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Youths And Workers Will Get €90 Billion: Here’s How The European Social Fund Affects Malta

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After two years of gruelling negotiations led by MEP David Casa, the EU has officially greenlit the European Social Fund+, securing €90 billion for workers and young people across the bloc following its final approval in the European Parliament.

Beyond hearing the numbers and buzzwords though, the ESF+ offers huge benefits to every single person across the EU in some shape or form, offering countless opportunities to benefit from this fund.

Malta is able to benefit greatly from the ESF+. It is not just the €100+ million that the Maltese government will have access to, it is about how it will be used.

Whenever these funds are delivered to governments, they are then implemented by smaller organisations and individuals to ensure maximum impacts in areas of social necessity. In Malta, schemes such as JobsPlus, the Endeavour Scholarship, the LEAP programme and MCAST are all beneficiaries of ESF+ funds.

Having a life without ESF+ funds would mean a life with far fewer opportunities for those who suffer silently, those who are able to otherwise contribute greatly to our economy.

Through ESF+, there is access to education and better quality of education, letting students further their studies when they couldn’t otherwise as well as letting professionals get access to more training.

Locally, we have seen a training course for Maltese nurses caring for dementia patients receive co-funding from the ESF+.

“It is not just about big figures and buzzwords,” Casa told Lovin Malta. “It’s about investing in citizens to make their lives better within a social economy that cares”.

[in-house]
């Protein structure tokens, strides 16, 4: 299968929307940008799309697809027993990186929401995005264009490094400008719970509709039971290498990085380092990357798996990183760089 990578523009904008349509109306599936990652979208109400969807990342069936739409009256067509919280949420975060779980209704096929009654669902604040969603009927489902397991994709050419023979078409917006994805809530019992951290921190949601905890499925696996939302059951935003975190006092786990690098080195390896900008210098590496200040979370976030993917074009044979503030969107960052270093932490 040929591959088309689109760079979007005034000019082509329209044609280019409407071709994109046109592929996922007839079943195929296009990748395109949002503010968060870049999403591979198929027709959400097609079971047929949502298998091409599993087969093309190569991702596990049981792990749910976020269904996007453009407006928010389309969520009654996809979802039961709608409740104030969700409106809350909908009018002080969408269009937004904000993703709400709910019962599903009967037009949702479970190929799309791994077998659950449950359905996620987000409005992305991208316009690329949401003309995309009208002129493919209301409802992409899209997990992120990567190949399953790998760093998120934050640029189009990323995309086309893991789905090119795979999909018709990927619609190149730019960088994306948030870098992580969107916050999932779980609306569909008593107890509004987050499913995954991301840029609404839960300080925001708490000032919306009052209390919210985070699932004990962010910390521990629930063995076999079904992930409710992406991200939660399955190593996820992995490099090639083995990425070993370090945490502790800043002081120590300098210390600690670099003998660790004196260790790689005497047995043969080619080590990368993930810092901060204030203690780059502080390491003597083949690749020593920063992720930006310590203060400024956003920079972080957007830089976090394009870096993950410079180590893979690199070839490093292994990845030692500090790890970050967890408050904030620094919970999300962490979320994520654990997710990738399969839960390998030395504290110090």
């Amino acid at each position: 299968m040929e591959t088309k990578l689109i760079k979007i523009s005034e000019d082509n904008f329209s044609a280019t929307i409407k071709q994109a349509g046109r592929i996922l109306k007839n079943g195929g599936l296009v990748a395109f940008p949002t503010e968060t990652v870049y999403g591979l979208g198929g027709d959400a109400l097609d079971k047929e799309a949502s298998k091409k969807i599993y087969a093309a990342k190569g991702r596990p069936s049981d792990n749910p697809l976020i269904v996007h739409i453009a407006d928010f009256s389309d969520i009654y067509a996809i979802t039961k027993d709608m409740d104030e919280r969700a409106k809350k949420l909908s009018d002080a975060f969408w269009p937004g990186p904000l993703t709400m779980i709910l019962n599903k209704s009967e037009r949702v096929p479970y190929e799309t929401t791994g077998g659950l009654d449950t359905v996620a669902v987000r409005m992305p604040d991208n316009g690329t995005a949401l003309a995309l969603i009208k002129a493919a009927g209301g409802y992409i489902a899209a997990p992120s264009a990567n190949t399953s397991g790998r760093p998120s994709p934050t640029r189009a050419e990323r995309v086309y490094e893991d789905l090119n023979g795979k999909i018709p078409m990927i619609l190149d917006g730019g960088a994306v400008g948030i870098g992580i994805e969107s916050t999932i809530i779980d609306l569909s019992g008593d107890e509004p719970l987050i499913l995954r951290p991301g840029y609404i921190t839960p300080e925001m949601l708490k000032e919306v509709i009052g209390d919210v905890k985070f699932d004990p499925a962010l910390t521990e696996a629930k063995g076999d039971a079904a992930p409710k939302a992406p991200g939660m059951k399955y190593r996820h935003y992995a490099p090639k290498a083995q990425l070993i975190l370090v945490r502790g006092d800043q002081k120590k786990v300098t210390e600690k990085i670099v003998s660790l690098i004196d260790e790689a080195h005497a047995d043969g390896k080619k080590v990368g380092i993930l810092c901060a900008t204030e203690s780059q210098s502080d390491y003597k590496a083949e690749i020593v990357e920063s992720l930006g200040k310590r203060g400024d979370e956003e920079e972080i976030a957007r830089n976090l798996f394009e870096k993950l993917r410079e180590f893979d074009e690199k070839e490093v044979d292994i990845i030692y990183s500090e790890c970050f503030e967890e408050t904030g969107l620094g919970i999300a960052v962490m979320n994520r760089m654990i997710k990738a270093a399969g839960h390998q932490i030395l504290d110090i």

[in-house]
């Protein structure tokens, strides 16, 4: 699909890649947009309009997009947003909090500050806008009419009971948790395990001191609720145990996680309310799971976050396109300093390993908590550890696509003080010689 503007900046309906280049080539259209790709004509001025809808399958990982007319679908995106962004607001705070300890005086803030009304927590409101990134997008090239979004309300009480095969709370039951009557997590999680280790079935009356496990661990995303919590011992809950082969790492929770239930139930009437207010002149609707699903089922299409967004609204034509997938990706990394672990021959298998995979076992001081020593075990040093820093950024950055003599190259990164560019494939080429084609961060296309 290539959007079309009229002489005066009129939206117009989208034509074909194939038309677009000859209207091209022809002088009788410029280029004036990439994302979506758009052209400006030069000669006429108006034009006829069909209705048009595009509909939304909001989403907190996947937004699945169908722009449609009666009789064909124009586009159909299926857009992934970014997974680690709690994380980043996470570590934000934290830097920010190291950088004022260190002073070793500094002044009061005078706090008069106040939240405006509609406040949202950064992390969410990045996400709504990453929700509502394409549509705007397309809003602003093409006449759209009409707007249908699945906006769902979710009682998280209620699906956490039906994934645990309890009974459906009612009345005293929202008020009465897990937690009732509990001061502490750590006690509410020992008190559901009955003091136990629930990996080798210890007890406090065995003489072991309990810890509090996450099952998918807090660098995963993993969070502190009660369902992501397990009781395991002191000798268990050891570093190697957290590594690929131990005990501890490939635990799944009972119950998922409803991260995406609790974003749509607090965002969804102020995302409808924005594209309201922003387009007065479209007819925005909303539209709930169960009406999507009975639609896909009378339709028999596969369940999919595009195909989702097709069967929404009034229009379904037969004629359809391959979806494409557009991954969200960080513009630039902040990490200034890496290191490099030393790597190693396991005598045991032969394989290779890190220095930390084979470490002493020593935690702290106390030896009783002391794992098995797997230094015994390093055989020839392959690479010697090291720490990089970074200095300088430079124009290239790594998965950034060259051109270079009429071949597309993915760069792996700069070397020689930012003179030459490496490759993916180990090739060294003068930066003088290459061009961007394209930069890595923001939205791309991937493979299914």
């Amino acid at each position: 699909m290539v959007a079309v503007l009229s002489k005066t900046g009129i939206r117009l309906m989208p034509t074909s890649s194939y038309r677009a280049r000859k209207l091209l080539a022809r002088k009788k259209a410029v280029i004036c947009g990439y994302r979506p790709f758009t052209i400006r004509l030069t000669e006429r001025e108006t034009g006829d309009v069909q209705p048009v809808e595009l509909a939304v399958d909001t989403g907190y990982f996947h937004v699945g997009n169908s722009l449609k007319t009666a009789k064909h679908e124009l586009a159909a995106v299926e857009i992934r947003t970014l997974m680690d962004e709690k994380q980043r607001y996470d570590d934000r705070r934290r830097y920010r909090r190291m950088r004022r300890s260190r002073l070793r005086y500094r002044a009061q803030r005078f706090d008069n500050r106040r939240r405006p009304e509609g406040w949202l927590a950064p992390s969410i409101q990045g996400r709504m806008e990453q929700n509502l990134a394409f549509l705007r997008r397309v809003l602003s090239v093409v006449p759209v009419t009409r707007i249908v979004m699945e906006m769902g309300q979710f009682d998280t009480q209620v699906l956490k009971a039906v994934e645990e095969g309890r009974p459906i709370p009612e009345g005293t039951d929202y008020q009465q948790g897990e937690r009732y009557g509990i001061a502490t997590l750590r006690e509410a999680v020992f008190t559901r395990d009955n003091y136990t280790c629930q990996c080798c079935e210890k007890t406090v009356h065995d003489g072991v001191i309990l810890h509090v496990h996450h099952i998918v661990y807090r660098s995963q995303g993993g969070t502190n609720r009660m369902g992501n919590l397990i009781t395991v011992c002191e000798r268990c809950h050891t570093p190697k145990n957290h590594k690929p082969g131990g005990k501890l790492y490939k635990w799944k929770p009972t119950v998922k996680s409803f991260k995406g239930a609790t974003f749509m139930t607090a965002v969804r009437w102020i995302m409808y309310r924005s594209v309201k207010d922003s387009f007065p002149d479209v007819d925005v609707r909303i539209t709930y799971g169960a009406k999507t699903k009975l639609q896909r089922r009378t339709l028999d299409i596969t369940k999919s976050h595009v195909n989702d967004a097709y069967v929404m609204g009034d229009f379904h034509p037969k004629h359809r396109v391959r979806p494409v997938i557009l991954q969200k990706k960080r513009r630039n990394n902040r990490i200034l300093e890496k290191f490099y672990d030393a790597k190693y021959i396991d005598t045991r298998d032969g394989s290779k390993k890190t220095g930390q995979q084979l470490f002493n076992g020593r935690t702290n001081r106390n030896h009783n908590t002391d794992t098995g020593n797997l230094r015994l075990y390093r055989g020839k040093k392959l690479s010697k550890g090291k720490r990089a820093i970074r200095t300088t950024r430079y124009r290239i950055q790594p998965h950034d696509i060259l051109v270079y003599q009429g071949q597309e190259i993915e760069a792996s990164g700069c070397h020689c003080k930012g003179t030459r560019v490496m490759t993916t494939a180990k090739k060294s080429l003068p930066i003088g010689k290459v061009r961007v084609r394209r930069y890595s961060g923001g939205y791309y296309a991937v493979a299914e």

The EU is founded upon the European Pillar of Social Rights, a set of principles that act as a guiding light for Europe’s policymaking. Through this, the aim is to deliver tangible rights for all citizens as well as ensure equal access to the labour market, training, education and so much more.

As such, the European Social Fund has been a crucial way to let the EU live up to these principles and acts as one of the bloc’s biggest funds. Having been running since the Treaty of Rome in 1957, Casa was elected as its lead rapporteur in 2019.

There is also plenty of money for capacity building for civil society – think food banks and those fighting for social justice.

Of course, any funds used by the ESF+ need to respect the fundamental rights of the EU.

A huge challenge that ESF+ aims to tackle is that of social exclusion.

The COVID-19 pandemic has put a strain on every single person across Europe, yet it has especially affected communities who were already vulnerable to being left out from education and work.

Truancy – the act of staying away from school without valid cause – has seen a huge spike, which means that young people and children are facing a higher risk of missing out on crucial training and education.

And amid the ongoing COVID-19 pandemic, many people have also lost their main sources of income and are struggling to support themselves and their families. This material deprivation is something that the ESF+ also aims to address, especially given that child poverty remains an acute issue.

Malta lies just below the average on child poverty – yet even so, the nation must meet its commitments to reduce child poverty even further.

We also fare quite well when it comes to youth unemployment – particularly thanks to the sheer amount of EU funds that have been invested in education, training, lifelong learning and job opportunities.

The ESF was a seven-year initiative that was meant to end in 2021. Yet, it has been extended until 2023 through the REACT-EU package. ESF+ however, will go beyond that, making additional funds available for all of the mentioned areas, and so much more.

Casa ended by emphasising that “the effects of the ESF+ will be felt in your community, wherever you might be in Europe”.

How do you feel about the ESF+? Let us know in the comments

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